“It often requires great courage to be active in civil life here in Cuba,” Obama said, adding he said.
“There are people here who have been arrested. Some in the past and others very recently,” stressed the president.
On Monday, at least a dozen dissidents were arrested in Cuba, according to the dissident Cuban National Commission on Human Rights and National Reconciliation (CCDHRN), which also counts nearly 90 political prisoners on the island.
Participating in the meeting with Obama were government opponents who support the new US policy toward the island, as is the case of Cuesta Morua, and others who criticize it, as is the case with Berta Soler of the Ladies in White.
14ymedio, Reinaldo Escobar, 21 March 2016 — A group of government opponents and activists from independent Cuban civil society have scheduled a meeting with President Barack Obama on Tuesday morning. This newspaper has contacted three of them to ask them what they plan to say at that meeting.
Jose Daniel Ferrer is one of the eleven former prisoners of the 2003 Black Spring who remains in Cuba and is also the leader of the Cuban Patriotic Union (UNPACU), one of the opposition organizations with the most members and one that maintains permanent action in support of human rights. Every time he crosses the capital city he has to do so almost clandestinely because State Security pursues him to deport him to continue reading
the province of Santiago de Cuba where he has permanent residence.
“In UNPACU we greatly appreciate President Barack Obama’s gesture of inviting us to a formal meeting at the United States Embassy in Havana and we also appreciate the gesture of solidarity of having invited colleagues from diverse civil society organizations, the opposition and independent journalists who have as a common cause the fight for the respect for human rights and for a free, just, democratic and fraternal Cuba.”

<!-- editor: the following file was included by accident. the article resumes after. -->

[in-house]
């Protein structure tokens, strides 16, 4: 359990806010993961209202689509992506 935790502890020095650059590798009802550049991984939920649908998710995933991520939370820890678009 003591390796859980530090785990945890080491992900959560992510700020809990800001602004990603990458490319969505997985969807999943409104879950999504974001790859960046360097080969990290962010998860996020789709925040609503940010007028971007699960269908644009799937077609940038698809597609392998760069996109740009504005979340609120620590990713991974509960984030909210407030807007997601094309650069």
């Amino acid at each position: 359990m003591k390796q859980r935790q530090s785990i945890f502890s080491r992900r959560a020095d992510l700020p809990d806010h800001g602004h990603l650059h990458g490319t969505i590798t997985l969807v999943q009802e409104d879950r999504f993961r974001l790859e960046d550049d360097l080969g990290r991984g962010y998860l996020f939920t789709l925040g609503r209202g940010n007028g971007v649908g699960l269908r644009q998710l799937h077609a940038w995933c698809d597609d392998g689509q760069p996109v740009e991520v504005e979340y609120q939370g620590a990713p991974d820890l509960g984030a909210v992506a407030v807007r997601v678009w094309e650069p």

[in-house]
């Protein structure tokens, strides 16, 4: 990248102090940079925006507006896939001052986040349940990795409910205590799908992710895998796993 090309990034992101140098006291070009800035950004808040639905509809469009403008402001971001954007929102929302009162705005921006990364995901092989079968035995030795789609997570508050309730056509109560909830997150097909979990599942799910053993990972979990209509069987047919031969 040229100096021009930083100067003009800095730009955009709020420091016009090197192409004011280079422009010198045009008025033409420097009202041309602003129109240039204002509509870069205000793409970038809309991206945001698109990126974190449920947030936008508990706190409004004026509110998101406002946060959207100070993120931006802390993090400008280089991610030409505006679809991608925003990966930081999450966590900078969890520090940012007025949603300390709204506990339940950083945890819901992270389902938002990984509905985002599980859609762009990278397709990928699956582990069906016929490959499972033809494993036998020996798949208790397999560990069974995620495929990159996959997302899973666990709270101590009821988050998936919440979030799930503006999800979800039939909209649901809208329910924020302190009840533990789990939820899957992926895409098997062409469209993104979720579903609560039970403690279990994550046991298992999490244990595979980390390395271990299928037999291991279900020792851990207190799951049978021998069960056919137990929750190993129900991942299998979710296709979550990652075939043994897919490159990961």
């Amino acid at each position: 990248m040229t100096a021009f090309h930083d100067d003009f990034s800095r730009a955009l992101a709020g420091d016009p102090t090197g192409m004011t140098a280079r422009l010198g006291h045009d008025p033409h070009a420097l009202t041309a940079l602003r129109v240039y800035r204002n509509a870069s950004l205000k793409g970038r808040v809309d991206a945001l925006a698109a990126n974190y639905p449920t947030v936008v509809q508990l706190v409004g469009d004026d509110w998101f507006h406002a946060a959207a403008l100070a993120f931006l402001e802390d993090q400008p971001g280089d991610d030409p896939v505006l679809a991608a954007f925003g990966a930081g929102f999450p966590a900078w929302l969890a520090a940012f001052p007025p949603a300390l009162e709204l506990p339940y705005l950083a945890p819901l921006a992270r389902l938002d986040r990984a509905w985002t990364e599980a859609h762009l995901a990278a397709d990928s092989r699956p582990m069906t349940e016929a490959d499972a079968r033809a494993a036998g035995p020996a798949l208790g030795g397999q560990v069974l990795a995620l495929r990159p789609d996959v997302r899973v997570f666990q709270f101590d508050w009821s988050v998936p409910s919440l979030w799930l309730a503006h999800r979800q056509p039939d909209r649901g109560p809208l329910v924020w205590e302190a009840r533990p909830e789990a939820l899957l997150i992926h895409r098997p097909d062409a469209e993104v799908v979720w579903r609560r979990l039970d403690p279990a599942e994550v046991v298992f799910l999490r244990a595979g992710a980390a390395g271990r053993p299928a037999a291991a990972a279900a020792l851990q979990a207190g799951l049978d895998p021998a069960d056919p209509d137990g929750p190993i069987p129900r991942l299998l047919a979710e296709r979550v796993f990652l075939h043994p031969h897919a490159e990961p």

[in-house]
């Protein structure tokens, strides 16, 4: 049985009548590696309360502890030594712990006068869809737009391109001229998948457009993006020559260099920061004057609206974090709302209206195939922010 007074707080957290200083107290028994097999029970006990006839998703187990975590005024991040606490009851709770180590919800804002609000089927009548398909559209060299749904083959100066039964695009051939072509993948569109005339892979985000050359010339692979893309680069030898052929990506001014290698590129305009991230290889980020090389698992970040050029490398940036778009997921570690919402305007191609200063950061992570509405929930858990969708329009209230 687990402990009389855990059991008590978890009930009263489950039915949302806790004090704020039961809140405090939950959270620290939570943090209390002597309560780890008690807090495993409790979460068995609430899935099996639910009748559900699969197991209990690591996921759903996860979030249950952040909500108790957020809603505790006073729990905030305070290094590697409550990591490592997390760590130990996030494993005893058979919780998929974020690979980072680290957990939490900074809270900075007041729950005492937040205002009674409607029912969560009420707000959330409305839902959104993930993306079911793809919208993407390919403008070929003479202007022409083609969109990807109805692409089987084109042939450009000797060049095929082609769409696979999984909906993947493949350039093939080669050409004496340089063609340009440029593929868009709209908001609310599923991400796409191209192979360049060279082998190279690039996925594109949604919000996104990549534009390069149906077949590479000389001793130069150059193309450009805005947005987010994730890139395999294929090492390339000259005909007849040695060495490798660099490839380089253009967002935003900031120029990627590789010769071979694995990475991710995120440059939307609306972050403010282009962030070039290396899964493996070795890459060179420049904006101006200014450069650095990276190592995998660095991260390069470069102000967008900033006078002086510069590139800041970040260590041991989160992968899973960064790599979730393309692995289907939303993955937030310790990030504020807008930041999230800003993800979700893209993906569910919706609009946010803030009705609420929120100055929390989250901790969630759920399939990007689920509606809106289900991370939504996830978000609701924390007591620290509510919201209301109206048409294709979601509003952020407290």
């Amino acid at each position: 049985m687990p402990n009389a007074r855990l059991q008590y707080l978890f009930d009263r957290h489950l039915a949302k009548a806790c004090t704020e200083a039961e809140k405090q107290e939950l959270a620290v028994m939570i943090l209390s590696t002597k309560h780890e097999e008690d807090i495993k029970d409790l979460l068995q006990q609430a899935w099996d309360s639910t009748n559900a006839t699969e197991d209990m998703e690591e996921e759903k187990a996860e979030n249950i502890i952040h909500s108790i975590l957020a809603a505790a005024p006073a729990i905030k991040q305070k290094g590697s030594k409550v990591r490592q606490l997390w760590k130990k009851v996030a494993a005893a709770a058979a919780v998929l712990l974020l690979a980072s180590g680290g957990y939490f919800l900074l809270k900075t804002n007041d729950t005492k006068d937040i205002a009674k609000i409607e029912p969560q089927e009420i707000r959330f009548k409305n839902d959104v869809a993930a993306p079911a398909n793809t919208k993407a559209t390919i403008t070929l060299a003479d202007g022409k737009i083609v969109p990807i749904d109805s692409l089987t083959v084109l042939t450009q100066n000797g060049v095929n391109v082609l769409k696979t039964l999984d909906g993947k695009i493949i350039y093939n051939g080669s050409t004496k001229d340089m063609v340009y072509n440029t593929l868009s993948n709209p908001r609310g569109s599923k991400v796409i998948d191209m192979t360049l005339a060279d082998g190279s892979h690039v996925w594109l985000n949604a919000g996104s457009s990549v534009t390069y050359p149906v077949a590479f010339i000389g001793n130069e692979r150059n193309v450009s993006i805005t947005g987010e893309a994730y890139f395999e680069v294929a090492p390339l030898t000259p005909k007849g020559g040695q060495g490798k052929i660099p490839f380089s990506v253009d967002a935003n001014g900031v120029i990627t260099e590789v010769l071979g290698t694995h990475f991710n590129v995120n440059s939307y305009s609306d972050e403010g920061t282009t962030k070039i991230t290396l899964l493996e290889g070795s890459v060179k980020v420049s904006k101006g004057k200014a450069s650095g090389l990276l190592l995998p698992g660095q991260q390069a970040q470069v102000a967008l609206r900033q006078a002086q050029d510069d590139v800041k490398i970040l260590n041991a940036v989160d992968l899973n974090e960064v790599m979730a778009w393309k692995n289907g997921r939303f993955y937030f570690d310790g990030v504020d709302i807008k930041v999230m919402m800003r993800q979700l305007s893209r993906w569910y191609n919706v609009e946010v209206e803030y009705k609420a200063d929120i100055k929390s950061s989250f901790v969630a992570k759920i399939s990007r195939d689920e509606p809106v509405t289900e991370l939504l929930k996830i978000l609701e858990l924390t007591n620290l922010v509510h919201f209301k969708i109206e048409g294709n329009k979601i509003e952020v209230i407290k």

Jose Daniel Ferrer brings a charge from his comrades in the struggle. “This time that we are with the distinguished visitor we will use first to congratulate him for his bold decision to start this process of normalization of relations that has led even to his visiting the island. We are going to also congratulate him for the incredibly novel initiative he took to talk with the Cuban humorist Pánfilo which has had a tremendous effect on the population.”
I will ask that this position of solidarity that he is taking with the Cuban people be maintained even beyond his term as president, because being a high-ranking figure in the world, and even a Nobel Peace Prize laureate, he can continue to positively influence relations between the two nations and move others to support the suffering Cuban people who lack rights and freedoms and are living in deep misery.
Dagoberto Valdes is an agronomist who likes to present himself as a “yagüero” for the years he was sentenced to perform the humble work of collecting the “yaguas” (fronds) that fell from the palms in his province of Pinar del Rio. He is the director of the Coexistence Project, and the magazine with the same name, and of a Study Center that professes to be an authentic group of thinkers on Cuban matters.